By Jason Monteleone
Is there anything more boring than discussing standards? Think about it: Most people want to stand out and be different, and the world is anything but standardized today. I mean, it can take 20 minutes trying to figure out which toothpaste to buy from what seems to be a hundred options at the local supermarket. And I am just as guilty as the next person — I would rather acquire a new business or launch a new product line than sit in a meeting about developing and implementing standards. However, the reality is that standards are our friends.
If you are reading this, you probably already know that “almost 80 percent of clinical trials fail to meet their enrollment timelines,” and thus run over time and budget. Additionally, lost revenue from trial delays can range from $600,000 to $8 million daily.1 I believe that implementing standards in a few administrative areas, such as “bid grids” or contracts, would be an innovation that would help speed up timelines and reduce the costs associated with drug development.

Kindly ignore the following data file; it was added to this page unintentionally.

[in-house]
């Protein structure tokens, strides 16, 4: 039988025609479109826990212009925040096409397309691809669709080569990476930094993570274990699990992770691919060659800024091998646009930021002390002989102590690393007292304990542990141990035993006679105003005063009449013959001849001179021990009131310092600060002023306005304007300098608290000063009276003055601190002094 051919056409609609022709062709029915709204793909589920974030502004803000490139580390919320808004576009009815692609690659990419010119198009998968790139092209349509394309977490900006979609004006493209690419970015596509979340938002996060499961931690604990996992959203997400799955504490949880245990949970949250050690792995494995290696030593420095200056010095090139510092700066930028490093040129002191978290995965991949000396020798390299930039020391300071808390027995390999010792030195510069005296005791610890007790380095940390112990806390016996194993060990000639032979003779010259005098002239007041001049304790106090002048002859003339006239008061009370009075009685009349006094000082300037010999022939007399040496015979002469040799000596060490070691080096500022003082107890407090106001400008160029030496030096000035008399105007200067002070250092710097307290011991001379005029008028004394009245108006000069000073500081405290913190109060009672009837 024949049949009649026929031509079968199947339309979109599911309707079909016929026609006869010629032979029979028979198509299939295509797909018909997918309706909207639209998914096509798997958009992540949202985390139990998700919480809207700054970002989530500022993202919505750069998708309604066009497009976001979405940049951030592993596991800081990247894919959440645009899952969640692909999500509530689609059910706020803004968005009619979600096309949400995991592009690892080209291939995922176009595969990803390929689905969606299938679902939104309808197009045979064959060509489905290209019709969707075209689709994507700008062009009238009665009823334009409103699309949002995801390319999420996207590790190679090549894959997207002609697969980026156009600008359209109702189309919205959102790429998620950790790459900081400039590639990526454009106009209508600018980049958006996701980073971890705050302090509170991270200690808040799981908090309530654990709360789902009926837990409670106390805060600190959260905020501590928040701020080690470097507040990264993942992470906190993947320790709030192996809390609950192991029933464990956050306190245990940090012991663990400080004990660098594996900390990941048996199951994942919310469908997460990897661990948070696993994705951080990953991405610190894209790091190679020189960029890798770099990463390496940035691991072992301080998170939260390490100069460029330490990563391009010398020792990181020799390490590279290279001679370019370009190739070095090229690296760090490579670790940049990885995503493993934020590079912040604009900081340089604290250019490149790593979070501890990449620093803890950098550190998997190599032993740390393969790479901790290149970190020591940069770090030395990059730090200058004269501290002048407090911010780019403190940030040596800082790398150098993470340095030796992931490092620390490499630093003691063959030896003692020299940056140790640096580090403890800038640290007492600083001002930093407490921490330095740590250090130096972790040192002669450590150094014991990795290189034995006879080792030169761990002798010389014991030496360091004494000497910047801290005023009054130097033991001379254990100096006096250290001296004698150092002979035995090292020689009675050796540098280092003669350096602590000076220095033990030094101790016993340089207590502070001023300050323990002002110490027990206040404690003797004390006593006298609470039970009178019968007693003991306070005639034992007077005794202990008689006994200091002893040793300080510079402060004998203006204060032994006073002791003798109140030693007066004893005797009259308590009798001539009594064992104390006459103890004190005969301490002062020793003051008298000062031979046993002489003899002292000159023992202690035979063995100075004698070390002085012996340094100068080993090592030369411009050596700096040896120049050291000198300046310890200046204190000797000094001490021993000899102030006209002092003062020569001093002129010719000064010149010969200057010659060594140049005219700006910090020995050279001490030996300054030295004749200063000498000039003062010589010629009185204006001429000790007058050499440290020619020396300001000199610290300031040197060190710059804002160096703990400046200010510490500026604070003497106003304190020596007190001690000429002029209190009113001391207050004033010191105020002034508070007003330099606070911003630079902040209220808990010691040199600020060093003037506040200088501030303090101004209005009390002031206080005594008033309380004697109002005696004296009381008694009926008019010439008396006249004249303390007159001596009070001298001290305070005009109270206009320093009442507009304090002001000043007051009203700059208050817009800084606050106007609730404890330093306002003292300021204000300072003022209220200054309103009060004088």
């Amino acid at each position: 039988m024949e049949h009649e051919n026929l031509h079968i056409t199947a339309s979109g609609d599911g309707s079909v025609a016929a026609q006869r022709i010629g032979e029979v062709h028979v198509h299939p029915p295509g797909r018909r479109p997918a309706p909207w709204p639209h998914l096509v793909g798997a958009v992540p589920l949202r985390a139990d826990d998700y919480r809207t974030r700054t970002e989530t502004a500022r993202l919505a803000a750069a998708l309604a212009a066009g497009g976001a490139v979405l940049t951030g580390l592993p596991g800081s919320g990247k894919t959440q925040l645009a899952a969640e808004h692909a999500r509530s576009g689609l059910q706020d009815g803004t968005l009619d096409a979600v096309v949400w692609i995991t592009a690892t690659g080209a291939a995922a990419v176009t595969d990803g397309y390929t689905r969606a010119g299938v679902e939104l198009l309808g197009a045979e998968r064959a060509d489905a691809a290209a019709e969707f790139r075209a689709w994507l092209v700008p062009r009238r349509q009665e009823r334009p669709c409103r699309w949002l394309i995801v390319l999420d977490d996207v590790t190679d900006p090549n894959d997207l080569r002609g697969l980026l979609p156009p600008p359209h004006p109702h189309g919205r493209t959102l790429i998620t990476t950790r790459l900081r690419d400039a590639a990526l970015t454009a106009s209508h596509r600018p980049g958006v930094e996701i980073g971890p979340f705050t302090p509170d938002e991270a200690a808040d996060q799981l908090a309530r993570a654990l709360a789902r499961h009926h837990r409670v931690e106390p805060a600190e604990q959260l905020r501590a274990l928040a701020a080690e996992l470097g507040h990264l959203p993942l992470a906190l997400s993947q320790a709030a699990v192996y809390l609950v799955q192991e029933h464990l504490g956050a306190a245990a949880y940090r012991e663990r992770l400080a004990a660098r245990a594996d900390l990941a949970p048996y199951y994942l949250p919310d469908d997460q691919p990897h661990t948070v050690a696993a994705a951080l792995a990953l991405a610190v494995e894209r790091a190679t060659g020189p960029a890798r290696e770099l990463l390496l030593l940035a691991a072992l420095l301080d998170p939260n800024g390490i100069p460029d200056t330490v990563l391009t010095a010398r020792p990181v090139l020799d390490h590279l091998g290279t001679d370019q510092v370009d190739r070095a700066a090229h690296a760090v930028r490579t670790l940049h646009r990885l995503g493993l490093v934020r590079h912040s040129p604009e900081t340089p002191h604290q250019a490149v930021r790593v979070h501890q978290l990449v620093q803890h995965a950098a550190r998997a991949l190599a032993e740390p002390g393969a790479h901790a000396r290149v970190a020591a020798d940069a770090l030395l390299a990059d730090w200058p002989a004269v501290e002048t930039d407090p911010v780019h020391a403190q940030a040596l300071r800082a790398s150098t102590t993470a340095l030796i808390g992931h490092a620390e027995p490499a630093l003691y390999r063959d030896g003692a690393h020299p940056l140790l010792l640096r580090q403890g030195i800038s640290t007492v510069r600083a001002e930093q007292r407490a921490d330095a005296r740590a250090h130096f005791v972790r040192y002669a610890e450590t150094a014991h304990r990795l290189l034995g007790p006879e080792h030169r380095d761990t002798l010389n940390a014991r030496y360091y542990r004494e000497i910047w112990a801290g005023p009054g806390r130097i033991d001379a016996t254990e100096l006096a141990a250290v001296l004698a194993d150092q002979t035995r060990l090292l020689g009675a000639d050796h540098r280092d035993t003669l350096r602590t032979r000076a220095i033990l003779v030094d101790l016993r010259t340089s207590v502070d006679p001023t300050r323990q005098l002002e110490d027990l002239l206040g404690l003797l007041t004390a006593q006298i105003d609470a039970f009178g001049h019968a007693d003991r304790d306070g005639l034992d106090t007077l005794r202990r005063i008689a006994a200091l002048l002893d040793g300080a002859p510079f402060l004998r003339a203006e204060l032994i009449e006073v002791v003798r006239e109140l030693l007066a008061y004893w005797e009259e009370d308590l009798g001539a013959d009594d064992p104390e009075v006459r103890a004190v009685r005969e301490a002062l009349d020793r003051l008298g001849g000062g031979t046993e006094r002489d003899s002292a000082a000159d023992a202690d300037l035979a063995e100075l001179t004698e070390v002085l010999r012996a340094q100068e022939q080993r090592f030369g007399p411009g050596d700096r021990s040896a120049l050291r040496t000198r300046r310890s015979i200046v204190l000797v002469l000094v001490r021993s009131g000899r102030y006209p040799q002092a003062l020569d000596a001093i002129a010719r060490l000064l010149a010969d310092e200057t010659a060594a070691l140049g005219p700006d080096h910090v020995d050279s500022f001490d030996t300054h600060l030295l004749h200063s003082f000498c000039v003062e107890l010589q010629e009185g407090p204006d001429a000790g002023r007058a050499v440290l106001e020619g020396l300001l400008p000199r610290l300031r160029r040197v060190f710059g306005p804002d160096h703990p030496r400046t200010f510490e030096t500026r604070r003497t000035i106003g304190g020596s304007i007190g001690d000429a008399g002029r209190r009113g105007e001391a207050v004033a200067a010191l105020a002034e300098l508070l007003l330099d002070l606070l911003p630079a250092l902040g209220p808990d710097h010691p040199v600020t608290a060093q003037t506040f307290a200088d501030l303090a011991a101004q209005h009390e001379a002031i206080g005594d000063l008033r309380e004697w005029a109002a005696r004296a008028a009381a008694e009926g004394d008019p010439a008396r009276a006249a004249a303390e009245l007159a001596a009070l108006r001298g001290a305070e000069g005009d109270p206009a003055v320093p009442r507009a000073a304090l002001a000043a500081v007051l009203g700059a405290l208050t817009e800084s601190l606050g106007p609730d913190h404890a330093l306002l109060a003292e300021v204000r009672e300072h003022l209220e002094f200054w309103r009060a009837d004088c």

Proof That Standardization Works
I was fortunate that Becky Kush, founder of the Clinical Data Interchange Standards Consortium (CDISC), allowed me to interview her for this article. CDISC is a nonprofit with the goal of developing and supporting global, platform-independent data standards that enable information system interoperability to improve medical research and related areas of healthcare. Through our conversation, I wanted to get a better understanding of the efficiencies created by CDISC’s Clinical Data Acquisition Standards Harmonization (CDASH) standard, which is used to collect patient-based clinical research data.
According to Becky, the CDASH standard can save “70 to 90 percent of the start-up time associated with a clinical trial” and “60 percent of total clinical trial time, excluding patient participation time driven by the protocol.” Even with those efficiencies, CDASH is not always leveraged effectively within the industry: To achieve maximum impact, many sponsors would need to conform their internal standards to the CDASH format at the beginning of the research process. Becky stated that many sponsors use their internal formats and then convert to the (Clinical Data Interchange Standards Consortium) CDISC format for regulatory submissions at the end, which costs time and money. I walked away inspired by our conversation, and determined to come up with a few ideas that could provide additional efficiencies.